Malzahn making the most of his shot

In the old days, coaching feuds weren’t too hard to find.

They were out there front and center, and coaches weren’t shy about hiding their disdain for the guy on the other sideline.

Every once in a while, a coach will still pop off. See Mike Zimmer’s tirade last week concerning Arkansas coach Bobby Petrino.

Zimmer, though, is coaching in the NFL and Petrino in college. They won’t be facing each other any time soon.

This Saturday, though, a couple of guys who’re not especially fond of each other (and that’s putting it mildly) will face off when No. 1 Auburn travels to Ole Miss.

And like Zimmer and Petrino, they once worked together on the same staff.

Auburn offensive coordinator Gus Malzahn spent a year on the Arkansas staff as offensive coordinator in 2006. Of course, the Hogs’ head coach at that time was current Ole Miss coach Houston Nutt.

To say it was one big, happy family would be a wee bit disingenuous.

Nutt, coming off a 4-7 season, felt pressured into hiring Malzahn, who was putting up ridiculous numbers with his spread offense at nearby Springdale High School and had several big-time prospects on that team, including quarterback Mitch Mustain.

The Hogs lost 50-14 at home to Southern California in Malzahn’s first game as offensive coordinator.

Needless to say, it was more Nutt’s offense the rest of that season than it was Malzahn’s.

Malzahn was one and done, off to Tulsa after the 2006 season. And before Nutt left under pressure following the 2007 season, there was a near mutiny with several of the Springdale players and their parents, all of whom were upset about the direction of the offense.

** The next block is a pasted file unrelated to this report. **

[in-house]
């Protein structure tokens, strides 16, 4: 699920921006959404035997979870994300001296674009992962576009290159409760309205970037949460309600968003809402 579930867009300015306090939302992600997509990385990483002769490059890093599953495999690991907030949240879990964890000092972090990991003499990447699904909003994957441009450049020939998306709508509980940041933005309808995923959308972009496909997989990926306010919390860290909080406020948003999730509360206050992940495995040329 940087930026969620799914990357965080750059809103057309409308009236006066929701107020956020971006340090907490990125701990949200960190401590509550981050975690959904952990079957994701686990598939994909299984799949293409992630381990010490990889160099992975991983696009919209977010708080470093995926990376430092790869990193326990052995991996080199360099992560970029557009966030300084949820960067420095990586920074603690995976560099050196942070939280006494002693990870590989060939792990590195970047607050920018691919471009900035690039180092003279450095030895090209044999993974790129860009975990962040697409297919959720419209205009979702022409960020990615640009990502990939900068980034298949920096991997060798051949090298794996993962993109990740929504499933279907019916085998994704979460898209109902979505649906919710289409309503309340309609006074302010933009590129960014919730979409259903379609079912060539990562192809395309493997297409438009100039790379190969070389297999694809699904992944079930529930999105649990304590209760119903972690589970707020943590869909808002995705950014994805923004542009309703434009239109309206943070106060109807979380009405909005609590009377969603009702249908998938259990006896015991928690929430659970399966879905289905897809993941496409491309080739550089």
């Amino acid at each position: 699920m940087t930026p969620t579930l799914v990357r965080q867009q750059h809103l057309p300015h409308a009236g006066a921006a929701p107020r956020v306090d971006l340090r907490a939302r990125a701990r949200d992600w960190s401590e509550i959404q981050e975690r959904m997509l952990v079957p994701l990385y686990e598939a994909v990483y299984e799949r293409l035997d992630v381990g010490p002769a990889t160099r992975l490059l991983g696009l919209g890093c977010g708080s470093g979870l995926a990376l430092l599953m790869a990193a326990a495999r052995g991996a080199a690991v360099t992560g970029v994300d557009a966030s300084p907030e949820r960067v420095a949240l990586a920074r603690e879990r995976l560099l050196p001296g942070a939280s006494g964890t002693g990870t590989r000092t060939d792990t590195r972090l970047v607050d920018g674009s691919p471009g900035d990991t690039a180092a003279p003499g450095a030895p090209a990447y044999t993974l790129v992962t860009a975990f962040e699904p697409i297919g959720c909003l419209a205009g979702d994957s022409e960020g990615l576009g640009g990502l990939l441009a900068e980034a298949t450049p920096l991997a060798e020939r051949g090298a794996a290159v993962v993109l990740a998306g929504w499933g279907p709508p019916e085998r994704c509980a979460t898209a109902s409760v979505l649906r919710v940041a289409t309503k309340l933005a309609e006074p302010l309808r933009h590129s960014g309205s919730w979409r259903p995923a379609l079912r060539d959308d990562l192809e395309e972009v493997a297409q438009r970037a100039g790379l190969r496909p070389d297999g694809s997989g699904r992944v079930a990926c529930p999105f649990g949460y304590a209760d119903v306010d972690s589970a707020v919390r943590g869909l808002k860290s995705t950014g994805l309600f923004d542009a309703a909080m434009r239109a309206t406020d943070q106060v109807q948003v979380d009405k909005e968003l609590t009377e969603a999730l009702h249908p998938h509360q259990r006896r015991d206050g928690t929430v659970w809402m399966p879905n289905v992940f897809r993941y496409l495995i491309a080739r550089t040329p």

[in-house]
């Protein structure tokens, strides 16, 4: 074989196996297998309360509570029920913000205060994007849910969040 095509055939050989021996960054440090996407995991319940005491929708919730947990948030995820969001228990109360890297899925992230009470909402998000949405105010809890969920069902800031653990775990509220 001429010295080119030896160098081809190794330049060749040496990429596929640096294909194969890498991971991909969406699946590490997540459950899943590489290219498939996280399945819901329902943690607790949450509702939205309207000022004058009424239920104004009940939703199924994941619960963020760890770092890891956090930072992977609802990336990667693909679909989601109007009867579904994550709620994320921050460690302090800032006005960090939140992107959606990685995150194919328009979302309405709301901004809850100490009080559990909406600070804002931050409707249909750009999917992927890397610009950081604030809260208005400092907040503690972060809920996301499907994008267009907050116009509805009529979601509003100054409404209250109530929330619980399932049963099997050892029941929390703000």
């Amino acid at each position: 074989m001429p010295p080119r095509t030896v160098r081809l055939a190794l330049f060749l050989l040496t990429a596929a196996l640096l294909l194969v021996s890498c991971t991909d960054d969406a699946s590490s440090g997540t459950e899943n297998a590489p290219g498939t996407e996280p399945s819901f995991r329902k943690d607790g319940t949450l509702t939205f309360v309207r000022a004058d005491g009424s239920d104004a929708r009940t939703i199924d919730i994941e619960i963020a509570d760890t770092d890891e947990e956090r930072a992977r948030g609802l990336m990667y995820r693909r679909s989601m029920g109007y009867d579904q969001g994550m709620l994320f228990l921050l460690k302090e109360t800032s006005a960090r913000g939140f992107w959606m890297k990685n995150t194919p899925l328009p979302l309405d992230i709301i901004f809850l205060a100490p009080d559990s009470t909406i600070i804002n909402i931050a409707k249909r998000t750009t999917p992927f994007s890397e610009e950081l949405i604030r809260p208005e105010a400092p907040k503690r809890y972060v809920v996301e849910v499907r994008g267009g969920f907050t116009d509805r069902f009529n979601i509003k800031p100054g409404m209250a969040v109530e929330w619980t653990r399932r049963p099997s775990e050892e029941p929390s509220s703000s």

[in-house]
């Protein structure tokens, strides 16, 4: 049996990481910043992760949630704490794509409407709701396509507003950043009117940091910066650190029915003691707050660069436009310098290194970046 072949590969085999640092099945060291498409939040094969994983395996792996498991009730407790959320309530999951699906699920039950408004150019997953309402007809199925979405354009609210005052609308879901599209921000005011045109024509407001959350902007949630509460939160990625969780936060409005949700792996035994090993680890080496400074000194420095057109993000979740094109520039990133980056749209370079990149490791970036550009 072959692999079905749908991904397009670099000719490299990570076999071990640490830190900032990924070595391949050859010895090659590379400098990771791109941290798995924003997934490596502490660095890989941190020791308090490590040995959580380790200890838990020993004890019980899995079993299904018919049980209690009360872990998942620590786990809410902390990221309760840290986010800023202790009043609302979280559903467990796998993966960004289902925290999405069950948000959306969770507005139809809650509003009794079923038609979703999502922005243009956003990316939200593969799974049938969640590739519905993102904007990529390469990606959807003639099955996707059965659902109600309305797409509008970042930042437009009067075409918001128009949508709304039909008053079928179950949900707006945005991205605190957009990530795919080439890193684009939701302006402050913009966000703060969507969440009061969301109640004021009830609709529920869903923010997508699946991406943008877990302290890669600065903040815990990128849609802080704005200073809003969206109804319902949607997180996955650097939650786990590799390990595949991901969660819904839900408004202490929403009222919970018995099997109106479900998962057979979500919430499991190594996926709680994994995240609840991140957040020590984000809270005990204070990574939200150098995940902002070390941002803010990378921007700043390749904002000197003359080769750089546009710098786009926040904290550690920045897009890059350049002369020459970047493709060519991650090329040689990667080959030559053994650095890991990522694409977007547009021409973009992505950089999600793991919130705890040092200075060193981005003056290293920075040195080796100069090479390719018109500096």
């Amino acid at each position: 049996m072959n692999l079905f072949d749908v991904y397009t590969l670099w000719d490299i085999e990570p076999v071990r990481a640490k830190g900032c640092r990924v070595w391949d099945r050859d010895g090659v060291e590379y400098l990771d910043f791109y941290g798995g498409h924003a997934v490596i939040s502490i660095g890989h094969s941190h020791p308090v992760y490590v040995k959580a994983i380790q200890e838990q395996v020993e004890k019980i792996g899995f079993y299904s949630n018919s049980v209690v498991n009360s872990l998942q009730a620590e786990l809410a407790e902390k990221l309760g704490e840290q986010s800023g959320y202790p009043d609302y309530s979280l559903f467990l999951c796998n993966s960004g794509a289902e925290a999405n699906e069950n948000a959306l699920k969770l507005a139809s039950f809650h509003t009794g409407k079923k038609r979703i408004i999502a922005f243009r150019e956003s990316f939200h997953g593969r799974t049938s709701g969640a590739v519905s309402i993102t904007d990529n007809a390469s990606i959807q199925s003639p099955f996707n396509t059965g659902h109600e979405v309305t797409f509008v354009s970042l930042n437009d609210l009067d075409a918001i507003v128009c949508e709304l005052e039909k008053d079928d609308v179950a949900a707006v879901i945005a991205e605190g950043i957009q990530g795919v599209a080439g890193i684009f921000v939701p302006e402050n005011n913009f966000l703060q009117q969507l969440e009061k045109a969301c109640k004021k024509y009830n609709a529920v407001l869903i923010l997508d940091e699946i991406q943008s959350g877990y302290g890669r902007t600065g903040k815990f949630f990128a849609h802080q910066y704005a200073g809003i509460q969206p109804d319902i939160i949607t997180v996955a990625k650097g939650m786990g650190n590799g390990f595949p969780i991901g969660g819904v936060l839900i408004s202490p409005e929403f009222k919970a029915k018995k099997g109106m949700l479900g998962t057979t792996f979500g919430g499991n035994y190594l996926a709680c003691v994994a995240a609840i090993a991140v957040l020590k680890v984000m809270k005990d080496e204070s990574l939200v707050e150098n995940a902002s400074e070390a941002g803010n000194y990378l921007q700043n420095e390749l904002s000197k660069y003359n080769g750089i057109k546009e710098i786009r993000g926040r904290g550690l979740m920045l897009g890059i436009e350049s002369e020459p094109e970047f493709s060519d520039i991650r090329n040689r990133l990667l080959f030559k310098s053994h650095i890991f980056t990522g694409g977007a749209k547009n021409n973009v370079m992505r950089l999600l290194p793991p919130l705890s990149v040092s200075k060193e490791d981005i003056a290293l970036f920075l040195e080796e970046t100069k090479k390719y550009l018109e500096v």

They wanted to open it up and throw the ball and said that’s what they were promised.

Never mind that the Hogs had Darren McFadden, Felix Jones and Peyton Hillis in the backfield at that time.

Publicly, Nutt and Malzahn won’t revisit what was a turbulent time for both of them. In fact, prior to last season’s game, they said they really hadn’t spoken since Malzahn went to Tulsa following the 2006 season.

Nutt, though, didn’t hold back two summers ago when I asked him how it all went south for him at Arkansas.

Asked if he would have done anything differently, he said pointedly, “I probably wouldn’t have hired a couple of people. I probably would have just stuck to my niche.”

Well, the fact remains that he did hire Malzahn, giving him a shot in college football, and it’s an opportunity Malzahn has taken and run with at Tulsa and now Auburn.

He led the country in total offense at Tulsa, but the knock against him was that he was a gimmicks guy. Plus, it was Tulsa.

Now in his second season at Auburn, the Tigers lead the SEC in just about every statistical category.

And most importantly, they’re No. 1 in the BCS standings.

Malzahn is unpredictable, and he’s the kind of offensive coordinator who loves to keep you off balance with misdirection, some zone-read and a trick play mixed in here and there.

But his calling card at Auburn has been running the football. The Tigers are fourth nationally in rushing offense (303.2 yards per game). They’re doing it with quarterback Cam Newton leading the way this season. Last season, it was with tailback Ben Tate.

One more thing: This isn’t Tulsa, either. This is the SEC, and they’re scrambling all over this defensive-minded league trying to figure out how to stop Malzahn’s offense.

Newton would make any offense look good. That’s a given.

Malzahn, though, is the one who put it all together. He’s also the one who called the sweep to Onterio McCalebb that popped wide open against LSU and was the difference in that game.

The bottom line is that his offenses move the ball and score points as well as anybody. And if you want to call rushing for 300 yards a game gimmicky, something tells me Malzahn won’t care what you call it as long as he continues to get that kind of production.

The fact that it was Nutt who gave him his shot in the college game doesn’t bother him, either.

Sometimes, all anybody needs is a shot.